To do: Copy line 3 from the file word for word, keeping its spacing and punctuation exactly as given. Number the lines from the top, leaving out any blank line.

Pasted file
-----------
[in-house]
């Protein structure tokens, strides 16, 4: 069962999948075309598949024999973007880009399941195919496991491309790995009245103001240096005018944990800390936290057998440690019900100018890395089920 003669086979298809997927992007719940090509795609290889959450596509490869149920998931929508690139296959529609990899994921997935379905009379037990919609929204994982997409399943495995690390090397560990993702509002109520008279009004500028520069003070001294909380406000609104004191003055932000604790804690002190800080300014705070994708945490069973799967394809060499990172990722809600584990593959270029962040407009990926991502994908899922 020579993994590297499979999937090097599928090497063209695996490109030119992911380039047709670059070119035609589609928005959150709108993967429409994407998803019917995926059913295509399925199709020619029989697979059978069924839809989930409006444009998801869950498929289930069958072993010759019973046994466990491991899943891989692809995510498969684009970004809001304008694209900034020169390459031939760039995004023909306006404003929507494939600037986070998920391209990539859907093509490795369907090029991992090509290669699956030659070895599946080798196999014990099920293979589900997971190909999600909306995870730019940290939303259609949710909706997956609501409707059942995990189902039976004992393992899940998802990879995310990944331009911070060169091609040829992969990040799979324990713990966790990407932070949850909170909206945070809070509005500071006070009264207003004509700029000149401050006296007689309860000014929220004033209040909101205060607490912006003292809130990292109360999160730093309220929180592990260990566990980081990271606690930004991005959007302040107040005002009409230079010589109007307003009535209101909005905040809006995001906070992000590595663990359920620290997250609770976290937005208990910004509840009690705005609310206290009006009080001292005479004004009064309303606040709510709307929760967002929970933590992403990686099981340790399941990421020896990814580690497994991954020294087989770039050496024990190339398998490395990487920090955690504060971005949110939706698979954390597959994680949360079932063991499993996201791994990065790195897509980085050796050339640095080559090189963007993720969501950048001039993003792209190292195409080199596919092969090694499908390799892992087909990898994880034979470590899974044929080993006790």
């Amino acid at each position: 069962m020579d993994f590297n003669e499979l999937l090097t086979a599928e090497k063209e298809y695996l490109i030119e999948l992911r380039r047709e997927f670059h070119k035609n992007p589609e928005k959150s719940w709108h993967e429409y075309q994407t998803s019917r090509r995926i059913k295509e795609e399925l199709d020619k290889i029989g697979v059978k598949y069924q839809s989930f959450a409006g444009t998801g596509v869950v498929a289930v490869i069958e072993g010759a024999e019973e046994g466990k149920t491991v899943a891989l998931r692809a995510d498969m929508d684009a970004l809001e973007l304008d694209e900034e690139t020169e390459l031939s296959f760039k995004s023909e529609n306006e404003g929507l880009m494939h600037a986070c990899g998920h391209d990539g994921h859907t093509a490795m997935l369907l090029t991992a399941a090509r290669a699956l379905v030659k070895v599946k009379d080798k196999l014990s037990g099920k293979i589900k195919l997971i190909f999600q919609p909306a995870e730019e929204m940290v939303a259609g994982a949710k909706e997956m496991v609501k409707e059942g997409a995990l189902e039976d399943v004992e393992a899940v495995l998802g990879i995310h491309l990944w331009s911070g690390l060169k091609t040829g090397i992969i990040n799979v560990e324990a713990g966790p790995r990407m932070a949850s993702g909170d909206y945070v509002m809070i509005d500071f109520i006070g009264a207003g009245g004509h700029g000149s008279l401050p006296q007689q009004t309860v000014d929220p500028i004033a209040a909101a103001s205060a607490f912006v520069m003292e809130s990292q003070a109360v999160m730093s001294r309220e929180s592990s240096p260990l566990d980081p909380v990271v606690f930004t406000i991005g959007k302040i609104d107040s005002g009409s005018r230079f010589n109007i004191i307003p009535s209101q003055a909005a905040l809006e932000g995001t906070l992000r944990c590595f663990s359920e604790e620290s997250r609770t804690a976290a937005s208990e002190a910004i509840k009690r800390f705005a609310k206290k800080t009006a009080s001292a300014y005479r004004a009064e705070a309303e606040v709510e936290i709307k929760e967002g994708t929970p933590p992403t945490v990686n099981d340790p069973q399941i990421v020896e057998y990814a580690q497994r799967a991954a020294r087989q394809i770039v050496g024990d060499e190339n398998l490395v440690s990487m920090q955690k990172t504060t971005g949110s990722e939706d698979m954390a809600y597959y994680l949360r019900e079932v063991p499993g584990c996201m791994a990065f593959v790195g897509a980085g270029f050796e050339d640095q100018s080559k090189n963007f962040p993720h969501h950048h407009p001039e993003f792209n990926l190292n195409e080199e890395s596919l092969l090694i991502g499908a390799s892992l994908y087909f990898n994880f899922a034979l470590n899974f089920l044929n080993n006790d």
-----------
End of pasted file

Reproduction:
């Amino acid at each position: 069962m020579d993994f590297n003669e499979l999937l090097t086979a599928e090497k063209e298809y695996l490109i030119e999948l992911r380039r047709e997927f670059h070119k035609n992007p589609e928005k959150s719940w709108h993967e429409y075309q994407t998803s019917r090509r995926i059913k295509e795609e399925l199709d020619k290889i029989g697979v059978k598949y069924q839809s989930f959450a409006g444009t998801g596509v869950v498929a289930v490869i069958e072993g010759a024999e019973e046994g466990k149920t491991v899943a891989l998931r692809a995510d498969m929508d684009a970004l809001e973007l304008d694209e900034e690139t020169e390459l031939s296959f760039k995004s023909e529609n306006e404003g929507l880009m494939h600037a986070c990899g998920h391209d990539g994921h859907t093509a490795m997935l369907l090029t991992a399941a090509r290669a699956l379905v030659k070895v599946k009379d080798k196999l014990s037990g099920k293979i589900k195919l997971i190909f999600q919609p909306a995870e730019e929204m940290v939303a259609g994982a949710k909706e997956m496991v609501k409707e059942g997409a995990l189902e039976d399943v004992e393992a899940v495995l998802g990879i995310h491309l990944w331009s911070g690390l060169k091609t040829g090397i992969i990040n799979v560990e324990a713990g966790p790995r990407m932070a949850s993702g909170d909206y945070v509002m809070i509005d500071f109520i006070g009264a207003g009245g004509h700029g000149s008279l401050p006296q007689q009004t309860v000014d929220p500028i004033a209040a909101a103001s205060a607490f912006v520069m003292e809130s990292q003070a109360v999160m730093s001294r309220e929180s592990s240096p260990l566990d980081p909380v990271v606690f930004t406000i991005g959007k302040i609104d107040s005002g009409s005018r230079f010589n109007i004191i307003p009535s209101q003055a909005a905040l809006e932000g995001t906070l992000r944990c590595f663990s359920e604790e620290s997250r609770t804690a976290a937005s208990e002190a910004i509840k009690r800390f705005a609310k206290k800080t009006a009080s001292a300014y005479r004004a009064e705070a309303e606040v709510e936290i709307k929760e967002g994708t929970p933590p992403t945490v990686n099981d340790p069973q399941i990421v020896e057998y990814a580690q497994r799967a991954a020294r087989q394809i770039v050496g024990d060499e190339n398998l490395v440690s990487m920090q955690k990172t504060t971005g949110s990722e939706d698979m954390a809600y597959y994680l949360r019900e079932v063991p499993g584990c996201m791994a990065f593959v790195g897509a980085g270029f050796e050339d640095q100018s080559k090189n963007f962040p993720h969501h950048h407009p001039e993003f792209n990926l190292n195409e080199e890395s596919l092969l090694i991502g499908a390799s892992l994908y087909f990898n994880f899922a034979l470590n899974f089920l044929n080993n006790d």